I am a HUGE Karl Barth fan. Apparently there are others as well, as testified to by an article several years ago by Bruce McCormack of Princeton Seminary entitled, “The Barth Renaissance in America: An Opinion“. In the article, McCormack notes five reasons why he thinks Barth is becoming more popular in America, especially in contrast to European theologians. First, Barth’s theology is comprehensive in the sense that he draws largely not only from the Bible, but also from church tradition and history. Second, Barth’s theology is open-ended . . . he leaves room for God to be God and therefore, does not tie all the loose ends (although, by the large quantity of pages in his Church Dogmatics, we might be pressured to believe otherwise). Third, everything is seen through the lens of the person of Jesus Christ. Very christocentric in nature. Fourth, he welds together theology and ethics. Our theology should always inform our ethics, the way we live in the world. And fifth, theology is first and foremost for the purposes of the church.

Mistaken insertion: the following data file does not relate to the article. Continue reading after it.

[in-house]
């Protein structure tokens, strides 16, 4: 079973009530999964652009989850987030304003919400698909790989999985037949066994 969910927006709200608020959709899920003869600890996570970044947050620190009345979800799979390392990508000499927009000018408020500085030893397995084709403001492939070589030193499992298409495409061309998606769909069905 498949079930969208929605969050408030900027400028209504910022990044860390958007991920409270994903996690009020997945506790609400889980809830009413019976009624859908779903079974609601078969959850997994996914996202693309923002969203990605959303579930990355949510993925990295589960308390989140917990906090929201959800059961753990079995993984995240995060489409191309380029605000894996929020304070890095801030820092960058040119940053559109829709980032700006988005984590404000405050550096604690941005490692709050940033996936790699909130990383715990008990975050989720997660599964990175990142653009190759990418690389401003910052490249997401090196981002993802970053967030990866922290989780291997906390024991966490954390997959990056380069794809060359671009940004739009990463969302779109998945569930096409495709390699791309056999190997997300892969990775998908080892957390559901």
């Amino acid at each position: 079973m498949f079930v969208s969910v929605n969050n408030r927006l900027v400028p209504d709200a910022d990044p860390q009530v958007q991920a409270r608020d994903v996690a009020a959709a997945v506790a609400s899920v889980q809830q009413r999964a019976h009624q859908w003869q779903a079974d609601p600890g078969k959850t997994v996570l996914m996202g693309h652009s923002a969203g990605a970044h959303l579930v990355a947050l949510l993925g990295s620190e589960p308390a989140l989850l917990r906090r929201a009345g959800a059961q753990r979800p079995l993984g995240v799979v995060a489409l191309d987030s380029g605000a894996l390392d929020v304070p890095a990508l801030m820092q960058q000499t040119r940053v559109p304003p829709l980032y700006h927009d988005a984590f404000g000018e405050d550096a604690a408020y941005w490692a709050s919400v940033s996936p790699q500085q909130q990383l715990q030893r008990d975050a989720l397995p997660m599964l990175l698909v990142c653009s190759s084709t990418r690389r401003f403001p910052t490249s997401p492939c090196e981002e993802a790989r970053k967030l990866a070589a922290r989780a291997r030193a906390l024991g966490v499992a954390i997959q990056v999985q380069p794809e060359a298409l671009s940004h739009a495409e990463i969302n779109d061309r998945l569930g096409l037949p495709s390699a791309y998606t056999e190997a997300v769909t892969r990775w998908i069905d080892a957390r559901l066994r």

You can get a more detailed explanation of these by referring to the article.